Home' Trinidad and Tobago Guardian : October 30th 2013 Contents Tuesday marking exactly 100 days before
the opening ceremony.
The press office of Russian Railways con-
struction unit, which is responsible for the
road and manages the limestone quarry-
turned-waste dump in Akhshtyr, told AP
that it paid the $3,000 fine in August. The
company blamed the dumping on a sub-
contractor, insisting that the waste man-
agement firm had "rectified the violations"---
even after being told that AP had seen trucks
dumping concrete and that the pit was still
filled with construction waste.
Outside the crater the size of three football
fields, villagers complain that trucks continue
to bring in construction waste by night and
soil by day---as they have been doing for at
least three months. Russian Railways isn t
only dumping in the pit: Just outside the
quarry s fence, a plot of land it leases is
strewn with broken helmets, plastic tubes,
foam sheets and tyres. Residents say they
have been complaining to authorities about
the dumping for months.
"Authorities are telling us that this quarry
is illegal and that it has been closed, but
you can see that it s still here," said village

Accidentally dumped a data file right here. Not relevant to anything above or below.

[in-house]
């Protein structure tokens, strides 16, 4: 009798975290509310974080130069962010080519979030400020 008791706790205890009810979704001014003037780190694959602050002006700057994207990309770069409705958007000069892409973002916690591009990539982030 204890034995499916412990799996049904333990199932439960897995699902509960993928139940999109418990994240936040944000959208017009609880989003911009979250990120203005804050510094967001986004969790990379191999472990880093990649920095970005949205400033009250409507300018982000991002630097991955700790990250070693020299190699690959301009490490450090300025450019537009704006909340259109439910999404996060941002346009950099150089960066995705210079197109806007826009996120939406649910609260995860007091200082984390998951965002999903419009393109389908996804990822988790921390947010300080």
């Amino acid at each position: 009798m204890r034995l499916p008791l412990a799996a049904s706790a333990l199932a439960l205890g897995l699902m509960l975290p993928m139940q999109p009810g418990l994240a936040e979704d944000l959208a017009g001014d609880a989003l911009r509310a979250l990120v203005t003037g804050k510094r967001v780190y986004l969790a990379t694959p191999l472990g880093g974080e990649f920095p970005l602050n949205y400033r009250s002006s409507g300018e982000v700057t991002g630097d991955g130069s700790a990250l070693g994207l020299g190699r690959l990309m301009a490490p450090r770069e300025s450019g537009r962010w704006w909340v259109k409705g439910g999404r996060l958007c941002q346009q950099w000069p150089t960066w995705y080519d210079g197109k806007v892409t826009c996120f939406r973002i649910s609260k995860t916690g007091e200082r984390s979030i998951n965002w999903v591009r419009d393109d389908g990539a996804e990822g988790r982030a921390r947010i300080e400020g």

chief Alexander Koropov. "We don t know
what to do. We would like to petition God,
but we haven t got his address. He s the
only person we haven t petitioned yet."
Dmitry Kozak, the deputy prime minister
in charge of the preparations for the games,
has persistently dismissed claims that Sochi
is failing on its green commitments. Speaking
to reporters this year, he admitted "certain
violations," but denied claims that trash still
gets dumped in illegal landfills. The only
thing being dumped in Sochi, he said, is
soil, a by-product of tunnel works. Kozak
said the soil "only improves the landscape
of the Sochi National Park and does not
harm it in any way."
Despite the "Zero Waste" pledge, there
are no provisions or programmes in the
budget for treating construction waste. A
decree signed last May by then-Prime Min-
ister Putin repealed a set of waste-related
measures such as the construction of recy-
cling facilities from the national Olympic
preparations plan, leaving responsibility to
the city administration. In January, Sochi
officials issued an official strategy on waste
treatment that cast aside plans for recycling
waste and ruled that burning unsorted trash
is the "most forward-looking" solution. (AP)
Guardian www.guardian.co.tt Wednesday, October 30, 2013
1) Wanted contract delivery drivers
with own vehicle 3 tons and 7 tons.
2) Experienced Heavy T and Extra
Heavy T drivers.
Police Certificate of good character required.
Call 645-5040 or 657-0001 1024140
AKHSHTYR---Trucks rumble to the edge of a gigan-
tic pit filled with spray cans, tyres and foam sheets
and dump a stream of concrete slabs that send up
a cloud of limestone dust. Other trucks pile clay
on top and a bulldozer mixes everything together
in a rudimentary effort to hide the mess. This landfill
outside Sochi, which will host the Winter Olympics
in 100 days, is smack in the middle of a water pro-